When using Technical Analysis to evaluate stocks, investors focus primarily upon price and volume. However, in derivative securities, such as options and futures, another piece of information is available – open interest.
Open interest (OI) is not the same as volume; it is the total number of an options or futures contract that have not been closed out by settlement or expiration; it is basically the number of contracts that exist for a particular stock (options) or index/commodity (futures).
When an option or futures position is initiated – bought or sold – it is considered “open”. That position is considered “closed” when 1) the initiating buyer or seller reverses the position, or 2) the position expires. Open interest measures the number of open positions and is totaled at the end of the day. Volume measures the real-time number of contracts traded during the day. OI can be considered a gauge of money flows and expectations, with volume describing trading activity. Both sets of data are useful to help investors determine trend confirmations and reversals.
As they come to the market, through IPOs, SPACs or direct offerings, companies establish a defined number of shares available for trading. These are known as a stock’s outstanding shares. Unlike the underlying stock, however, there is no limit to the number of option contracts that may be created. As long as there is demand and supply – buyers and sellers – the amount of open option positions can increase unrestricted.
A high OI number means there is a large amount of interest in that particular option strike price and expiration. It can be bullish or bearish, which can be possibly inferred from the stock price action. A large open interest also signals a healthy level of liquidity for that contract, which reduces the market impact and cost – ease of entry and affordability – to establish (open) an options position.
When you learn how to trade options, taking the time to understand what drives a stock price goes a long way to a successful trade. OI is just one of the variables that could help you increase your option investment’s profitability.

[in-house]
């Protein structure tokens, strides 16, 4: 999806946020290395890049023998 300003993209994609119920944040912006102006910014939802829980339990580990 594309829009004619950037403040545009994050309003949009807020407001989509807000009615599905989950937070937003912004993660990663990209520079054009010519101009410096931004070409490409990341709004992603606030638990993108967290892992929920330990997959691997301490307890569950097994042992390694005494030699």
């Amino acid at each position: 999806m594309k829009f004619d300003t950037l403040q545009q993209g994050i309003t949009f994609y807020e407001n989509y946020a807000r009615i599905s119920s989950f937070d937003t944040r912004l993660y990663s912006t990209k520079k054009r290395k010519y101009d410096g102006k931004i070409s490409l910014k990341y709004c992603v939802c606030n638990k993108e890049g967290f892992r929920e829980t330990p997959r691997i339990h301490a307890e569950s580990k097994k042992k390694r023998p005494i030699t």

In order to understand what OI indicates, investors need to understand the actual mechanics. Open interest only rises when new positions are initiated. Conversely, it falls when positions are closed. And when a new buyer (or seller) purchases from an existing seller (or sells to an existing buyer), the OI number does not change.
For example, when Investor A buys 5 call options as a new position from a new seller Investor B, the OI increases by 5 – the number of new contracts established. If Investor A sells those 5 contracts back to Investor B, closing both positions, OI declines by 5. And if Investor A buys 5 new contracts from Investor C who already owns those 5 contracts, the opening purchase is offset by the closing sale and OI remains the same.
Thus, OI rises when new money – long or short – enters the market (positions are opened) and declines as money leaves the market (positions closed). It indicates the level of enthusiasm by new investors for that particular option contract.
By itself open interest tells investors little. But paying attention to its changes can provide useful clues to potential trend reversals or confirmations. A simple reference guide that considers the contract price, volume and open interest is helpful to interpret OI movements:
The first and third row directions confirm existing up and down trends, with the second and fourth rows signaling potential up trend and down trend reversals, respectively. In these instances, OI acts like a Momentum Indicator, which are most useful when analyzing a change in their level to signal potential trend reversals and overbought/oversold conditions, similar to a moving average oscillator:
It is these changes in open interest trends that provides investors with predictive capabilities.
Another use of open interest is in the aggregate OI Put/Call Ratio. This is a Sentiment Indicator that points to the overall mood of the market. It divides the total open interest of all the puts of an index by all the calls. Results greater than 1 indicate more put open interest than call open interest, which would be considered bearish. Conversely, a ratio below 1 is bullish as there is more call open interest. However, a static reading is not very helpful. Investors must monitor the ratio looking for reversals from extreme levels in order to predict a trend change in the market.
Open interest provides a measure of both the liquidity and the overall money flow into a specific option or futures. While it may be overlooked by some, savvy investors will pay attention to OI levels to confirm existing price movements and continued momentum, or to anticipate a trend reversal from extreme sentiment levels. It is a valuable tool for investors utilizing options in their pursuit of wealth creation.